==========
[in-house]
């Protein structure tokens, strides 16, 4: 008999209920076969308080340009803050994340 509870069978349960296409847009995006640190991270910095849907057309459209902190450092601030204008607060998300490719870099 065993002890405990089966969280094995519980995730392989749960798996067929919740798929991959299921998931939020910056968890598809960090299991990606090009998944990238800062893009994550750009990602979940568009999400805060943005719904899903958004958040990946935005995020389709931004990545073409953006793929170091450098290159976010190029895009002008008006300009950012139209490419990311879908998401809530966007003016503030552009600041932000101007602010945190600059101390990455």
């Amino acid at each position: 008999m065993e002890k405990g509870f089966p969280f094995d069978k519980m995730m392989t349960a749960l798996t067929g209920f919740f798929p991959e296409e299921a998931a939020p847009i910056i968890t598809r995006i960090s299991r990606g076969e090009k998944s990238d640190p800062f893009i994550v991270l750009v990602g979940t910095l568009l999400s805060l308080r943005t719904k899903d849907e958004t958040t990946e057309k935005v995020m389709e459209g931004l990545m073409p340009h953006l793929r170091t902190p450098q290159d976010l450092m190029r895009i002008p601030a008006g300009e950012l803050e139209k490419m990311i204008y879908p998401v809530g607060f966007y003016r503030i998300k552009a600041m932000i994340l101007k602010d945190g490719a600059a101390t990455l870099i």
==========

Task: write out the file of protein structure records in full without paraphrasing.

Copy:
[in-house]
């Protein structure tokens, strides 16, 4: 008999209920076969308080340009803050994340 509870069978349960296409847009995006640190991270910095849907057309459209902190450092601030204008607060998300490719870099 065993002890405990089966969280094995519980995730392989749960798996067929919740798929991959299921998931939020910056968890598809960090299991990606090009998944990238800062893009994550750009990602979940568009999400805060943005719904899903958004958040990946935005995020389709931004990545073409953006793929170091450098290159976010190029895009002008008006300009950012139209490419990311879908998401809530966007003016503030552009600041932000101007602010945190600059101390990455």
């Amino acid at each position: 008999m065993e002890k405990g509870f089966p969280f094995d069978k519980m995730m392989t349960a749960l798996t067929g209920f919740f798929p991959e296409e299921a998931a939020p847009i910056i968890t598809r995006i960090s299991r990606g076969e090009k998944s990238d640190p800062f893009i994550v991270l750009v990602g979940t910095l568009l999400s805060l308080r943005t719904k899903d849907e958004t958040t990946e057309k935005v995020m389709e459209g931004l990545m073409p340009h953006l793929r170091t902190p450098q290159d976010l450092m190029r895009i002008p601030a008006g300009e950012l803050e139209k490419m990311i204008y879908p998401v809530g607060f966007y003016r503030i998300k552009a600041m932000i994340l101007k602010d945190g490719a600059a101390t990455l870099i």